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Authors: Kirsty Wallis, Thomas Kaarsted, Simon Worthington, Alisa Martek and Dragana Janković.

Library Infrastructures and Citizen Science
Section Editor Kirsty Wallis
v1.0, 2023
Series: Citizen Science for Research Libraries — A Guide

DOI: 10.25815/tz0x‑m353


FigureResearch data lifecycle. RDM toolkit. (Jisc 2021)

By Dr James Houghton & Dr Christiana McMahon (ORCID iD: 0000-0002-9330-2686), University College London.

Article DOI: 10.25815/f3wr-we72

Research data management refers to guidelines and best practices that guide researchers through the process of planning a project, undertaking research, publishing their findings, and archiving their outputs. These concepts are intended to help researchers and other scientists successfully run their projects whilst meeting ethical and legal requirements for handling data or evidence, using IT services effectively to prevent data loss and mitigate other risks, and ensure the integrity and transparency of research. Institutions, funding agencies, and publishers all have expectations regarding data management.

Most funding agencies now expect a data management plan (DMP) to be written as part of a project proposal. Funders want to know data will be properly looked after and there will be a maximum return on their investment. Institutions and publishers also have expectations regarding data retention and availability for reproducibility and transparency purposes and that other potential users of the data can reuse and repurpose these to help maximise their research potential. As an example, the Wellcome Trust has a policy covering data, software and other materials with funders more generally requiring DMPs such as Horizon Europe.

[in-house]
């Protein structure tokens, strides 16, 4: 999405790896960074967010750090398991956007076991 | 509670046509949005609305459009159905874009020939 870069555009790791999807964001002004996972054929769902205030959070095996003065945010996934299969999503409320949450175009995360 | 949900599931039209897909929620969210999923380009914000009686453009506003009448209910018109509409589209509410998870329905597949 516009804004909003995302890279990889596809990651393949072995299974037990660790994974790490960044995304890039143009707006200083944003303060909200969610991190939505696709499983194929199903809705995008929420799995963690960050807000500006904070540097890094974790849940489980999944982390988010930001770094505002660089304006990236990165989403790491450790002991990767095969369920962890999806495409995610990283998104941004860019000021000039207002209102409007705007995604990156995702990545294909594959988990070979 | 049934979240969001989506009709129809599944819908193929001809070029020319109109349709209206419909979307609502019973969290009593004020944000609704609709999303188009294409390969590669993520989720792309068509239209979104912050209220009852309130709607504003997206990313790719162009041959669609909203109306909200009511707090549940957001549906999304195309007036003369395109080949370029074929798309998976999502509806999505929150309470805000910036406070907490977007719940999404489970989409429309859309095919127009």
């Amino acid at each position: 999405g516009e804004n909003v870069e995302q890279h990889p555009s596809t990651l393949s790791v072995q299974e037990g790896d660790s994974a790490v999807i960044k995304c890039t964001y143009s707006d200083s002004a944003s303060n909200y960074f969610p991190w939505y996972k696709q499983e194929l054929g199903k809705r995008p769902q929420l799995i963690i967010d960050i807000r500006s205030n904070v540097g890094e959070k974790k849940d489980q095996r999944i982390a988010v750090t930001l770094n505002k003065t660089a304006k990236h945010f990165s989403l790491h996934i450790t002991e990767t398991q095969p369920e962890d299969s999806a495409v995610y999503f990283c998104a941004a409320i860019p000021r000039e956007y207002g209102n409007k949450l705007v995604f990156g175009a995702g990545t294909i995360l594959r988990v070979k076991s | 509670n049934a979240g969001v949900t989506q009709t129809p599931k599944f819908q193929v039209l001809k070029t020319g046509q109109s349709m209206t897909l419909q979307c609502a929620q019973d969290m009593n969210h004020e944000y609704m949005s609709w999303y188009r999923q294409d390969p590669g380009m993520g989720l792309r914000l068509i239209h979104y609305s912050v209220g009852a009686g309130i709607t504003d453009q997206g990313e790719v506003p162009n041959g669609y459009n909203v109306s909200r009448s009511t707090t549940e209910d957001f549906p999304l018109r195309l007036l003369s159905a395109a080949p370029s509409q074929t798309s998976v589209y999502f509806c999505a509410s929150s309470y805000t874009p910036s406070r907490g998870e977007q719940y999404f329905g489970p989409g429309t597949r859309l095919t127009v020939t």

Effective data management policy and practice encourages individuals to carry out activities routinely performed as part of a project, but in a more structured and rigorous way. Ideally this good practice needs to be applied before the project has started so that important decisions can be identified and any risks to the project and data or evidence, are sufficiently mitigated. Jisc and The UK Data Archive provide useful guidance on managing projects:

Research data management policy and practice form a part of the much wider issue of open science and scholarship — something that is fostering change across academia. A guide to data and open science is available from UCL.


Infobox: Common Issues

Aims and objectives are unique to each individual research project, so are data management plans — tailoring the plans to suit the needs of specific projects means that plans can end up looking very different from each other. Nonetheless, common issues include:

  • Backing up data and securing evidence during the lifespan of the project. Guards against data loss and other acts, both inadvertent and malicious.

  • Assuring data quality and that evidence is gathered consistently; especially if the work is being done by multiple persons.
  • Complying with data protection legislation when working with living human participants. Bear in mind that you may be subject to international data protection laws collaborating with research teams outside your home country.
  • Adhering to data sharing agreements and ensuring that all parties involved are satisfied before data or materials are moved from organisation to another.
  • Ensuring data and metadata are properly archived at the end of a project so that information is not lost.
  • Choosing an appropriate platform to share data, so others can make use of the data or evidence, findings and other outputs of the research.



Jisc. 2021. “Research Data Management Toolkit.”
User Type
  • Educator/museum
  • Researcher/research institution
Resource type
  • Collecting and processing data
  • Digital tools
Research Field